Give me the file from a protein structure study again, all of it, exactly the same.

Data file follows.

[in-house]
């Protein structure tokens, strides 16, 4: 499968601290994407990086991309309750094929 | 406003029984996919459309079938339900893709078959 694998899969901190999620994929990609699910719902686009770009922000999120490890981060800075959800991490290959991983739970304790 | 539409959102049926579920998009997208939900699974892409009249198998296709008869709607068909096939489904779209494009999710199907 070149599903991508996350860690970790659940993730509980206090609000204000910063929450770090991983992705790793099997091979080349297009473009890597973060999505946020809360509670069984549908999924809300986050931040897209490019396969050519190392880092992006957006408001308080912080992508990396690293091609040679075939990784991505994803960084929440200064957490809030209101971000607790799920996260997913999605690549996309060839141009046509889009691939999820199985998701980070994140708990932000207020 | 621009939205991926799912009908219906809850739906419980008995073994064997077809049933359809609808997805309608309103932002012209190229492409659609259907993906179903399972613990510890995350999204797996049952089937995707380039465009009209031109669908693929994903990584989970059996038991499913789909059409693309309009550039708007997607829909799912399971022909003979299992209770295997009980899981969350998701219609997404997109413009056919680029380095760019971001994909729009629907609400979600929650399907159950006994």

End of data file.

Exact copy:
[in-house]
């Protein structure tokens, strides 16, 4: 499968601290994407990086991309309750094929 | 406003029984996919459309079938339900893709078959 694998899969901190999620994929990609699910719902686009770009922000999120490890981060800075959800991490290959991983739970304790 | 539409959102049926579920998009997208939900699974892409009249198998296709008869709607068909096939489904779209494009999710199907 070149599903991508996350860690970790659940993730509980206090609000204000910063929450770090991983992705790793099997091979080349297009473009890597973060999505946020809360509670069984549908999924809300986050931040897209490019396969050519190392880092992006957006408001308080912080992508990396690293091609040679075939990784991505994803960084929440200064957490809030209101971000607790799920996260997913999605690549996309060839141009046509889009691939999820199985998701980070994140708990932000207020 | 621009939205991926799912009908219906809850739906419980008995073994064997077809049933359809609808997805309608309103932002012209190229492409659609259907993906179903399972613990510890995350999204797996049952089937995707380039465009009209031109669908693929994903990584989970059996038991499913789909059409693309309009550039708007997607829909799912399971022909003979299992209770295997009980899981969350998701219609997404997109413009056919680029380095760019971001994909729009629907609400979600929650399907159950006994």